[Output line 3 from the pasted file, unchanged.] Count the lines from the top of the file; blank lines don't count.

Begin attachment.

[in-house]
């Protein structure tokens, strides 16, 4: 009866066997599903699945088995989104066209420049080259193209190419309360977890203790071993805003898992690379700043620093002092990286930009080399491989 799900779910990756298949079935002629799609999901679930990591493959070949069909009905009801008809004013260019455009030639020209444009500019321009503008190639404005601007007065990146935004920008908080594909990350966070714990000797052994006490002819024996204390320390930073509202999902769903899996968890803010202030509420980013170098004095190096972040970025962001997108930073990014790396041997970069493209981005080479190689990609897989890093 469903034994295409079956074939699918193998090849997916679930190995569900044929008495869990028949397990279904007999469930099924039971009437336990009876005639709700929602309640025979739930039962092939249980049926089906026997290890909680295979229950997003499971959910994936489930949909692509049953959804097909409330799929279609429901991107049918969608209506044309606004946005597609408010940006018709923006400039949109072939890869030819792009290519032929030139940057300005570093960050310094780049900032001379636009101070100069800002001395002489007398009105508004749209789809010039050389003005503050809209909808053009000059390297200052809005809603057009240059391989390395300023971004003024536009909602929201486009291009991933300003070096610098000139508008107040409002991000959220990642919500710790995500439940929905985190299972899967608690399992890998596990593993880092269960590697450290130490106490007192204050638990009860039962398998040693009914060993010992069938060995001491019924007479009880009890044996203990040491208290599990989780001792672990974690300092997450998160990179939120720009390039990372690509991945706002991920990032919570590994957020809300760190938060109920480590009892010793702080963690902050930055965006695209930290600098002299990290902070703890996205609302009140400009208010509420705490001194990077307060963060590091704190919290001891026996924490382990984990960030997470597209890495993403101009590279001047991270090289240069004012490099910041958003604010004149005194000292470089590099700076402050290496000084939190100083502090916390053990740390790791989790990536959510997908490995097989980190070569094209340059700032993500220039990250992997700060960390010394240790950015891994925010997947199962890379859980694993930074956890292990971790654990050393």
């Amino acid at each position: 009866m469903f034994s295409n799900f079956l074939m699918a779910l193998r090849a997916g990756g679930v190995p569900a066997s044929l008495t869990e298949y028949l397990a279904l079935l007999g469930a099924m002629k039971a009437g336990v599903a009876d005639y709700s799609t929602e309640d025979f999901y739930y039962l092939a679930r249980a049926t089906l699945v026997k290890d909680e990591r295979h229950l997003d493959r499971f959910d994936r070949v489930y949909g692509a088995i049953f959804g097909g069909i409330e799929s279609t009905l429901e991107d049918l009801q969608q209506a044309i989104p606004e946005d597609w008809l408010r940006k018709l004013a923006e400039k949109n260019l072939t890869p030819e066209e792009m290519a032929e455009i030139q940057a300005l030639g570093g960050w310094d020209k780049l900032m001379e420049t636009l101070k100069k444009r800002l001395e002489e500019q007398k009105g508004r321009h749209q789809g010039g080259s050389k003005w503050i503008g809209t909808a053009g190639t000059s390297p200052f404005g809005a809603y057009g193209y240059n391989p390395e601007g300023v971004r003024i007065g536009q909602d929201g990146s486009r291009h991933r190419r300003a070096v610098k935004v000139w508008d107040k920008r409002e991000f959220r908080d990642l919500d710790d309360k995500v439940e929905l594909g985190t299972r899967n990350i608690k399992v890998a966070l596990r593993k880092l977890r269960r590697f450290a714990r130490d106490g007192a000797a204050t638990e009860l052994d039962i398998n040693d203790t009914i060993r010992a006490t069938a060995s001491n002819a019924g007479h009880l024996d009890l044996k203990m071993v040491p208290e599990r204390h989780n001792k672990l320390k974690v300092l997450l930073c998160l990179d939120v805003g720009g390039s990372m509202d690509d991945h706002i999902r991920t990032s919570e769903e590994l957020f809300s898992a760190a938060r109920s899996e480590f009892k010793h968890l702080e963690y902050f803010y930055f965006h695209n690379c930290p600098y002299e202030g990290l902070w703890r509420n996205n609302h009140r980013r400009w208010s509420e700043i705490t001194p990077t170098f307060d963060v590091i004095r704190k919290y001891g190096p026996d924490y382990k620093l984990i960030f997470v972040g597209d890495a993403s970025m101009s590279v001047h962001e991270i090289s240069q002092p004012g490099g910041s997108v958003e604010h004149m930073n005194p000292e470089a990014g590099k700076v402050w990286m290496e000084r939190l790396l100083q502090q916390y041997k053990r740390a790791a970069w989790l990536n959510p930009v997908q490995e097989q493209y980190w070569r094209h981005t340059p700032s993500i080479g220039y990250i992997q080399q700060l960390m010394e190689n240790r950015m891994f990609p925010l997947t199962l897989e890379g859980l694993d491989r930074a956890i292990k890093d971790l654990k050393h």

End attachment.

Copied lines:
């Amino acid at each position: 009866m469903f034994s295409n799900f079956l074939m699918a779910l193998r090849a997916g990756g679930v190995p569900a066997s044929l008495t869990e298949y028949l397990a279904l079935l007999g469930a099924m002629k039971a009437g336990v599903a009876d005639y709700s799609t929602e309640d025979f999901y739930y039962l092939a679930r249980a049926t089906l699945v026997k290890d909680e990591r295979h229950l997003d493959r499971f959910d994936r070949v489930y949909g692509a088995i049953f959804g097909g069909i409330e799929s279609t009905l429901e991107d049918l009801q969608q209506a044309i989104p606004e946005d597609w008809l408010r940006k018709l004013a923006e400039k949109n260019l072939t890869p030819e066209e792009m290519a032929e455009i030139q940057a300005l030639g570093g960050w310094d020209k780049l900032m001379e420049t636009l101070k100069k444009r800002l001395e002489e500019q007398k009105g508004r321009h749209q789809g010039g080259s050389k003005w503050i503008g809209t909808a053009g190639t000059s390297p200052f404005g809005a809603y057009g193209y240059n391989p390395e601007g300023v971004r003024i007065g536009q909602d929201g990146s486009r291009h991933r190419r300003a070096v610098k935004v000139w508008d107040k920008r409002e991000f959220r908080d990642l919500d710790d309360k995500v439940e929905l594909g985190t299972r899967n990350i608690k399992v890998a966070l596990r593993k880092l977890r269960r590697f450290a714990r130490d106490g007192a000797a204050t638990e009860l052994d039962i398998n040693d203790t009914i060993r010992a006490t069938a060995s001491n002819a019924g007479h009880l024996d009890l044996k203990m071993v040491p208290e599990r204390h989780n001792k672990l320390k974690v300092l997450l930073c998160l990179d939120v805003g720009g390039s990372m509202d690509d991945h706002i999902r991920t990032s919570e769903e590994l957020f809300s898992a760190a938060r109920s899996e480590f009892k010793h968890l702080e963690y902050f803010y930055f965006h695209n690379c930290p600098y002299e202030g990290l902070w703890r509420n996205n609302h009140r980013r400009w208010s509420e700043i705490t001194p990077t170098f307060d963060v590091i004095r704190k919290y001891g190096p026996d924490y382990k620093l984990i960030f997470v972040g597209d890495a993403s970025m101009s590279v001047h962001e991270i090289s240069q002092p004012g490099g910041s997108v958003e604010h004149m930073n005194p000292e470089a990014g590099k700076v402050w990286m290496e000084r939190l790396l100083q502090q916390y041997k053990r740390a790791a970069w989790l990536n959510p930009v997908q490995e097989q493209y980190w070569r094209h981005t340059p700032s993500i080479g220039y990250i992997q080399q700060l960390m010394e190689n240790r950015m891994f990609p925010l997947t199962l897989e890379g859980l694993d491989r930074a956890i292990k890093d971790l654990k050393h």